Loving the BITE: Cold Brewed Iced Teas for Cyclists


Iced tea is the stuff of summer. The official drink. And the more I learn about the benefits, the more I want to drink it. If you’re looking for a great drink this summer, give cold-brewed tea a try. It’s got a non-bitter, delicate taste, is easy to make, and offers benefits far beyond most hydrators. Here’s the how and the why of cold-brewed iced tea.


Recipe of the Week: Cold-Brewed Iced Tea


  • 2 Tbsp organic loose-leaf tea
  • 64 oz. water (cold or room temp).
  • Large glass container


Place tea, water, and optional add-in ingredients in a the container.  Optionally, muddle/mash in add-ons to release flavor. Allow to steep at room temp 45-60 minutes, or in refrigerator 2-4 hours. Strain out tea leaves and add-ons. Refrigerate or serve over ice.

Optional Add-ins:

  • Fresh minced ginger root.
  • Fresh minced turmeric root.
  • Fruit such as berries.
  • Lemon slices.

If you like Jasmine Green Tea, here’s one of my favorites. Or, if possible, check out any organic loose leaf teas at your local health food store or co-op. Green Jasmine.



Green Tea:

There are few drinks with as many studies to support its benefits.  And, it’s difficult to dispute green tea’s place in the diets of healthy populations who live in Eastern countries.  It is wonderfully nutritious and packed with special antioxidants, called catechins. Because of green tea’s minimal processing, as its leaves are withered and steamed, not fermented like black and oolong teas, its unique antioxidants are more concentrated. The main catechin, Epigallocatechin Gallate (EGCG), is responsible for most of the health benefits, and there are many…Greentea3

  1. It has been shown in animal studies to reduce cholesterol plagues, free LDL cholesterol, and high blood pressure.  Cyclists need strong hearts and unplugged arteries!
  2. In vitro (petri dish studies), green tea has inhibited the growth of cancer cells.  And, high consumption of the drink has been associated with a 90% reduced risk of breast cancer in women – let’s add a pink ribbon to green tea.
  3. Antioxidants repair and protect cells, and EGCG goes for the brain.  In fact, in mice induced with Alzheimer’s and Parkinson’s Disease, it helped to protect brain cells from dying, as well as ‘rescuing’ already damaged neurons in the brain, a phenomenon called neurorescue or neurorestoration.  Studies are now underway in China on human Parkinson’s Disease patients.  Sounds smart to me.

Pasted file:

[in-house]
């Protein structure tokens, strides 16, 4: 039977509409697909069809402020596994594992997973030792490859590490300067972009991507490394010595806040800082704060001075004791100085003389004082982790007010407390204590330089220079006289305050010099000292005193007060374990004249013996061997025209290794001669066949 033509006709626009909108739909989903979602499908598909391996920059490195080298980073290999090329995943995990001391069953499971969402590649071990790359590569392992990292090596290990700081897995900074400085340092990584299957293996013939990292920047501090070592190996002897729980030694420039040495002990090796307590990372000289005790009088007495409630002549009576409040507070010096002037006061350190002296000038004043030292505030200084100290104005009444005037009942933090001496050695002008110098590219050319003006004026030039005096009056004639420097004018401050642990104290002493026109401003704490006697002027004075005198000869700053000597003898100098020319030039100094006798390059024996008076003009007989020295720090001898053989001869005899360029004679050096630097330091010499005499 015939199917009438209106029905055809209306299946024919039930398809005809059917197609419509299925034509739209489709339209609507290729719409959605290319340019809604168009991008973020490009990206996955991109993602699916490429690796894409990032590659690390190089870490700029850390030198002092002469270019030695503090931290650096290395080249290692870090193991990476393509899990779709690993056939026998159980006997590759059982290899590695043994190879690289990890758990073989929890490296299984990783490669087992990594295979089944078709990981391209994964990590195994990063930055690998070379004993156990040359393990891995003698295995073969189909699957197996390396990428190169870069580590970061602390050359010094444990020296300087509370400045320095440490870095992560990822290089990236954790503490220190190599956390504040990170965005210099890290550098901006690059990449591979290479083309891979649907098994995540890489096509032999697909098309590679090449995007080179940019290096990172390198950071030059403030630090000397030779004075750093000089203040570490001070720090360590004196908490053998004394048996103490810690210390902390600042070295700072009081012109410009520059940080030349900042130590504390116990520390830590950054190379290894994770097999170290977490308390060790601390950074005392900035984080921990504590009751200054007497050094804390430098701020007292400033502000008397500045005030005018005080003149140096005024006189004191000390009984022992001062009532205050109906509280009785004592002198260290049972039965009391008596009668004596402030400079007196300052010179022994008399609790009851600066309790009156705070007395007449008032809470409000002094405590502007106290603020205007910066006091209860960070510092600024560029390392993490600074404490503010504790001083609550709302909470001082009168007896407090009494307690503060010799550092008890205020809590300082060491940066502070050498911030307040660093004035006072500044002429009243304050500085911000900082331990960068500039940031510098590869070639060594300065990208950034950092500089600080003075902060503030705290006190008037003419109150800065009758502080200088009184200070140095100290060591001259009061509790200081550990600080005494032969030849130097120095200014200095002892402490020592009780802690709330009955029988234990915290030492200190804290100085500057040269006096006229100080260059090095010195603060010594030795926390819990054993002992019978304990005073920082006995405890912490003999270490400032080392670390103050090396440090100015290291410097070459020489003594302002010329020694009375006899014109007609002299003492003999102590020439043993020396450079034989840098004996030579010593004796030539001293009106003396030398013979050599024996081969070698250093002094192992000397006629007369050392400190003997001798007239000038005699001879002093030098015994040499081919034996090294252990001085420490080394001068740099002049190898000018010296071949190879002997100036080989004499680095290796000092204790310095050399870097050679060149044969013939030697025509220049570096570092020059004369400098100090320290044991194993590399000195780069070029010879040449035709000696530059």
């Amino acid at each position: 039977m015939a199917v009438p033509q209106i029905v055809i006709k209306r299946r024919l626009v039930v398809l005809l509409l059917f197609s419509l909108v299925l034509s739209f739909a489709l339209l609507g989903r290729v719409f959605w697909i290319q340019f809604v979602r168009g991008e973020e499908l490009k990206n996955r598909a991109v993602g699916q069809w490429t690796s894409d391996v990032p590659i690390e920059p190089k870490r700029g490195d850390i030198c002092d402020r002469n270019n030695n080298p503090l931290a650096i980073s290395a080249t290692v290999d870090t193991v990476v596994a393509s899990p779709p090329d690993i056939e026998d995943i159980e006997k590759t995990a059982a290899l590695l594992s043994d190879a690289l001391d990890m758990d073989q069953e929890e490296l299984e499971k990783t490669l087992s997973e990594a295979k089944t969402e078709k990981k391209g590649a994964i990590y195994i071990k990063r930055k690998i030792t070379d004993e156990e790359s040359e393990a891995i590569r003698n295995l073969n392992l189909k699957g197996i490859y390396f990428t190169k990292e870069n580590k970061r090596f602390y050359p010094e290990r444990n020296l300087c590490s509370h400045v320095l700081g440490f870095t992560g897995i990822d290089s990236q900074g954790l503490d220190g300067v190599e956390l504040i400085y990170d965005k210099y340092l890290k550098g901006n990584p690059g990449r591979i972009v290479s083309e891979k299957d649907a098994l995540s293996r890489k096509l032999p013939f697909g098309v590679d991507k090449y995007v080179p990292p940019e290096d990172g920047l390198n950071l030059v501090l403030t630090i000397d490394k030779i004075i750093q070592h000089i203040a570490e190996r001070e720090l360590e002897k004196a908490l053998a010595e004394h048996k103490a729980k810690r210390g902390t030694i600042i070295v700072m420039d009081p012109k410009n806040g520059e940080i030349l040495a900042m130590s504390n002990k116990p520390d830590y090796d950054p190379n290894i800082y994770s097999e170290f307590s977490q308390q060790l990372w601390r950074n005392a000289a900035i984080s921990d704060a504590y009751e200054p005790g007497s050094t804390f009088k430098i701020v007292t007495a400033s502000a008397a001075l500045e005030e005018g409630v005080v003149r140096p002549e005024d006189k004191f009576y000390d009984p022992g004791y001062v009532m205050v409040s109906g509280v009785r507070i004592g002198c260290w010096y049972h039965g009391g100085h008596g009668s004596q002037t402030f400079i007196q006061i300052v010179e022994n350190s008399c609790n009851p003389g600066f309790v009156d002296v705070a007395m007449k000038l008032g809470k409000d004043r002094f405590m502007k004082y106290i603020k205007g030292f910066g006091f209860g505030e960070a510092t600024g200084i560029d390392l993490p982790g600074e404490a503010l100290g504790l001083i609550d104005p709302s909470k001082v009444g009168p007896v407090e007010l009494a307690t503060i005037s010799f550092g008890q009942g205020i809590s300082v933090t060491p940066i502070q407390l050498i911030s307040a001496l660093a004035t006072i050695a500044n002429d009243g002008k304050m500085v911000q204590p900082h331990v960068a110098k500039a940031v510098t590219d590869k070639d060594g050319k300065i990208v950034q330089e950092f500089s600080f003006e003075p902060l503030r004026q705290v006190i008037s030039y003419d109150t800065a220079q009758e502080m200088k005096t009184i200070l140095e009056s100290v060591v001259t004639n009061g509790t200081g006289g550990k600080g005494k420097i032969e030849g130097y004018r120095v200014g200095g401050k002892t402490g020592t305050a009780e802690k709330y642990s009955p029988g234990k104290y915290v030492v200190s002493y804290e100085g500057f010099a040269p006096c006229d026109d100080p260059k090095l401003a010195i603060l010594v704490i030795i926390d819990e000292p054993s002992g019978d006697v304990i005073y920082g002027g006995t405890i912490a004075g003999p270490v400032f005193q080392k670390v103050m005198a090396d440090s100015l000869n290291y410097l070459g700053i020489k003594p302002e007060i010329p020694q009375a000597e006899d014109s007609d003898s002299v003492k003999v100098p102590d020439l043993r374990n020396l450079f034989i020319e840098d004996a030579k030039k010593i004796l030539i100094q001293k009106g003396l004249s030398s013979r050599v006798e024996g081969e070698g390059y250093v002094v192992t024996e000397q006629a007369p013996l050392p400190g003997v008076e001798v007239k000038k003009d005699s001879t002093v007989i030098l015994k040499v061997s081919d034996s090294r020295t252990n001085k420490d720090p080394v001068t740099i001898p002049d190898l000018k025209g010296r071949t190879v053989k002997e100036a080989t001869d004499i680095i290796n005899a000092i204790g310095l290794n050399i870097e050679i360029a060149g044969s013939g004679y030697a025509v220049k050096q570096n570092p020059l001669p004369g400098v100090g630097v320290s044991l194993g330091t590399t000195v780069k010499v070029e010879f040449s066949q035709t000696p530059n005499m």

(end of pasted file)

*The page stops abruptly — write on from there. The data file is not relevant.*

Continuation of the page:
4. EGCG has antibacterial properties that promote oral health in tea drinkers.
  5. The “eyes” have it, too.  EGCG is absorbed by cells in the eye, and provide protective effects for up to 20 hours after consumption.  This has led many experts to believe it may have a role in reducing diseases of the eye and glaucoma.

And the most recent buzz about going green?  Metabolism and fat loss.  Our friend, EGCG, helps our bodies oxidize and burn fat.  Multiple studies have shown an increase in metabolic rates, weight loss, decreased waistline and fat loss with consistent green tea ingestion.  Initially, it was attributed to the caffeine.  But recent studies have shown these effects in caffeinated and decaffeinated green tea (there’s actually little caffeine in green tea to begin with).  The studies have used both green tea “extract” as a concentrated form of antioxidants and regular, brewed green tea.  Let’s drink to that!

I’ll be the first to tell you that many, many factors go into overall health and fat loss.  But, you need hydration anyway – most athletes need 48-80 ounces per day + 20-32 ounces per hour training to stay out of a chronic dehydration mode.  Dehydration has a DIRECT effect on your performance, more than lack of electrolytes or lack of carbs.  If you go for a ride and feel like you’re draggin’, look to your hydration status first.  Of course, water’s a great choice for daily hydration.  But, if you want a little more benefit per gulp, brew green tea leaves in your water.  And, don’t worry about any negative effect the 5-30mg of caffeine per cup of green tea might have on your hydration status – studies have shown that caffeinated drinks hydrate us well.

Black Tea:

Another great drink option. In fact, drink 2 or more cups of black tea per day and you’ll: